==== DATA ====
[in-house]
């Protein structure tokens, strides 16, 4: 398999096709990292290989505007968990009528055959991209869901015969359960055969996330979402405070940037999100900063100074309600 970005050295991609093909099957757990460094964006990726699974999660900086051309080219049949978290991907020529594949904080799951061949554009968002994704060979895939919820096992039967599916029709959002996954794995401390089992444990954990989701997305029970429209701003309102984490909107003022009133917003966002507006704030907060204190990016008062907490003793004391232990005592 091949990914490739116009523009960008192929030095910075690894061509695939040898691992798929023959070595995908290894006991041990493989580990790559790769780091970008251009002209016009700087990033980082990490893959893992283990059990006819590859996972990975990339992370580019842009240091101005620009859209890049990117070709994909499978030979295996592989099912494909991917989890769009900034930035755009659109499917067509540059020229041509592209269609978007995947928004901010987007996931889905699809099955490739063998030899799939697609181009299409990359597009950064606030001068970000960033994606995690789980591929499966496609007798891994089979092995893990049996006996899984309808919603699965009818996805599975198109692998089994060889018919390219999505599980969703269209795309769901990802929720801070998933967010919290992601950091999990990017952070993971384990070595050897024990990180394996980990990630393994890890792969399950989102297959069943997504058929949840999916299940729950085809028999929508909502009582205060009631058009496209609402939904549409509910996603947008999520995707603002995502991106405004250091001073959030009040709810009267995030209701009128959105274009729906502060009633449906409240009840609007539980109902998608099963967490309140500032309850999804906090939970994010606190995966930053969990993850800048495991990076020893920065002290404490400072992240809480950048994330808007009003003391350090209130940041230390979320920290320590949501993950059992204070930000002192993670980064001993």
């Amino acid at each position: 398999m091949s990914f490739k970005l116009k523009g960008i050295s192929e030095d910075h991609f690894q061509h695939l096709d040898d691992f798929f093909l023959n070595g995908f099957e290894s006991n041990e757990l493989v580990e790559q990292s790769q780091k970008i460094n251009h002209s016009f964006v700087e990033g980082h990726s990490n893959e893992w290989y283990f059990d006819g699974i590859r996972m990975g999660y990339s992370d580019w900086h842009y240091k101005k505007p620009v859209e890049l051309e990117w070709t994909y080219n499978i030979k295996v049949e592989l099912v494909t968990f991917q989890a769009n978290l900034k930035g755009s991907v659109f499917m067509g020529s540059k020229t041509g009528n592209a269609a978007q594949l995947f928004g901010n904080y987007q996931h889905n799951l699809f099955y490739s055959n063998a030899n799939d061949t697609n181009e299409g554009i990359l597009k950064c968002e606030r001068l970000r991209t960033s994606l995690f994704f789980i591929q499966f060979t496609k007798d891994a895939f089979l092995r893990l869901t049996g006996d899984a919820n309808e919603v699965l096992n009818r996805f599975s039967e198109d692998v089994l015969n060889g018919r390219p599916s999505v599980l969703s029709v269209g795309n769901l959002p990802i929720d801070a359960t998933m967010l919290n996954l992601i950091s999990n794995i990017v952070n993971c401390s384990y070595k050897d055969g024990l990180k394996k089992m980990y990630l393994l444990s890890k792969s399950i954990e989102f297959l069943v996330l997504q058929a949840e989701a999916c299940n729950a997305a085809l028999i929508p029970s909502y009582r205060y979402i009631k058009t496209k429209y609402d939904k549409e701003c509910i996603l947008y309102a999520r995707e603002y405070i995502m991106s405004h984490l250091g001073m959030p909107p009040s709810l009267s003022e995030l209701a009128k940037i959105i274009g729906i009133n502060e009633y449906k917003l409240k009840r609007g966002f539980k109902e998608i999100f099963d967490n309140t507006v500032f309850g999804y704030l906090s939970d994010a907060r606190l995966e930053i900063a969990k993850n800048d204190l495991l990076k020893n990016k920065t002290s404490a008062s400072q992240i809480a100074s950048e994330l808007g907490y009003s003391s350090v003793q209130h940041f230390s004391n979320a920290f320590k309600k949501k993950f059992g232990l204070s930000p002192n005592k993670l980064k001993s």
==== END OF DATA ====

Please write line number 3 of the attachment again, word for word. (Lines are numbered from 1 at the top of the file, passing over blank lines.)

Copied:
């Amino acid at each position: 398999m091949s990914f490739k970005l116009k523009g960008i050295s192929e030095d910075h991609f690894q061509h695939l096709d040898d691992f798929f093909l023959n070595g995908f099957e290894s006991n041990e757990l493989v580990e790559q990292s790769q780091k970008i460094n251009h002209s016009f964006v700087e990033g980082h990726s990490n893959e893992w290989y283990f059990d006819g699974i590859r996972m990975g999660y990339s992370d580019w900086h842009y240091k101005k505007p620009v859209e890049l051309e990117w070709t994909y080219n499978i030979k295996v049949e592989l099912v494909t968990f991917q989890a769009n978290l900034k930035g755009s991907v659109f499917m067509g020529s540059k020229t041509g009528n592209a269609a978007q594949l995947f928004g901010n904080y987007q996931h889905n799951l699809f099955y490739s055959n063998a030899n799939d061949t697609n181009e299409g554009i990359l597009k950064c968002e606030r001068l970000r991209t960033s994606l995690f994704f789980i591929q499966f060979t496609k007798d891994a895939f089979l092995r893990l869901t049996g006996d899984a919820n309808e919603v699965l096992n009818r996805f599975s039967e198109d692998v089994l015969n060889g018919r390219p599916s999505v599980l969703s029709v269209g795309n769901l959002p990802i929720d801070a359960t998933m967010l919290n996954l992601i950091s999990n794995i990017v952070n993971c401390s384990y070595k050897d055969g024990l990180k394996k089992m980990y990630l393994l444990s890890k792969s399950i954990e989102f297959l069943v996330l997504q058929a949840e989701a999916c299940n729950a997305a085809l028999i929508p029970s909502y009582r205060y979402i009631k058009t496209k429209y609402d939904k549409e701003c509910i996603l947008y309102a999520r995707e603002y405070i995502m991106s405004h984490l250091g001073m959030p909107p009040s709810l009267s003022e995030l209701a009128k940037i959105i274009g729906i009133n502060e009633y449906k917003l409240k009840r609007g966002f539980k109902e998608i999100f099963d967490n309140t507006v500032f309850g999804y704030l906090s939970d994010a907060r606190l995966e930053i900063a969990k993850n800048d204190l495991l990076k020893n990016k920065t002290s404490a008062s400072q992240i809480a100074s950048e994330l808007g907490y009003s003391s350090v003793q209130h940041f230390s004391n979320a920290f320590k309600k949501k993950f059992g232990l204070s930000p002192n005592k993670l980064k001993s």